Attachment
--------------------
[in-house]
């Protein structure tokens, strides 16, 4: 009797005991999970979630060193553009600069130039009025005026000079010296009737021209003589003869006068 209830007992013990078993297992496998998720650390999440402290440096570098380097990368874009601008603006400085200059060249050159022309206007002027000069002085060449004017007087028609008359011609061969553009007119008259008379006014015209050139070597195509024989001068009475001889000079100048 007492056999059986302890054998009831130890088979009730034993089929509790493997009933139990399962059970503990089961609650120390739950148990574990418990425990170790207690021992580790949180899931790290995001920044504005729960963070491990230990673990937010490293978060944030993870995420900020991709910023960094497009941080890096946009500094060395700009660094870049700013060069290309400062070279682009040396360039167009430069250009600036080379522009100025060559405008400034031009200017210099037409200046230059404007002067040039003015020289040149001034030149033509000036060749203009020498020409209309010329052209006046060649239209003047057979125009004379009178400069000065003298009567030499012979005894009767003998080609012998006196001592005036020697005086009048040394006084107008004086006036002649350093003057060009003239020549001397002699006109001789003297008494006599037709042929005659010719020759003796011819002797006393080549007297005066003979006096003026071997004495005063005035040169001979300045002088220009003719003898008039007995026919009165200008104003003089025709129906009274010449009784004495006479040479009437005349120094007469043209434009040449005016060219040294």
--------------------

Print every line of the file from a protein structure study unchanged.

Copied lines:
[in-house]
């Protein structure tokens, strides 16, 4: 009797005991999970979630060193553009600069130039009025005026000079010296009737021209003589003869006068 209830007992013990078993297992496998998720650390999440402290440096570098380097990368874009601008603006400085200059060249050159022309206007002027000069002085060449004017007087028609008359011609061969553009007119008259008379006014015209050139070597195509024989001068009475001889000079100048 007492056999059986302890054998009831130890088979009730034993089929509790493997009933139990399962059970503990089961609650120390739950148990574990418990425990170790207690021992580790949180899931790290995001920044504005729960963070491990230990673990937010490293978060944030993870995420900020991709910023960094497009941080890096946009500094060395700009660094870049700013060069290309400062070279682009040396360039167009430069250009600036080379522009100025060559405008400034031009200017210099037409200046230059404007002067040039003015020289040149001034030149033509000036060749203009020498020409209309010329052209006046060649239209003047057979125009004379009178400069000065003298009567030499012979005894009767003998080609012998006196001592005036020697005086009048040394006084107008004086006036002649350093003057060009003239020549001397002699006109001789003297008494006599037709042929005659010719020759003796011819002797006393080549007297005066003979006096003026071997004495005063005035040169001979300045002088220009003719003898008039007995026919009165200008104003003089025709129906009274010449009784004495006479040479009437005349120094007469043209434009040449005016060219040294």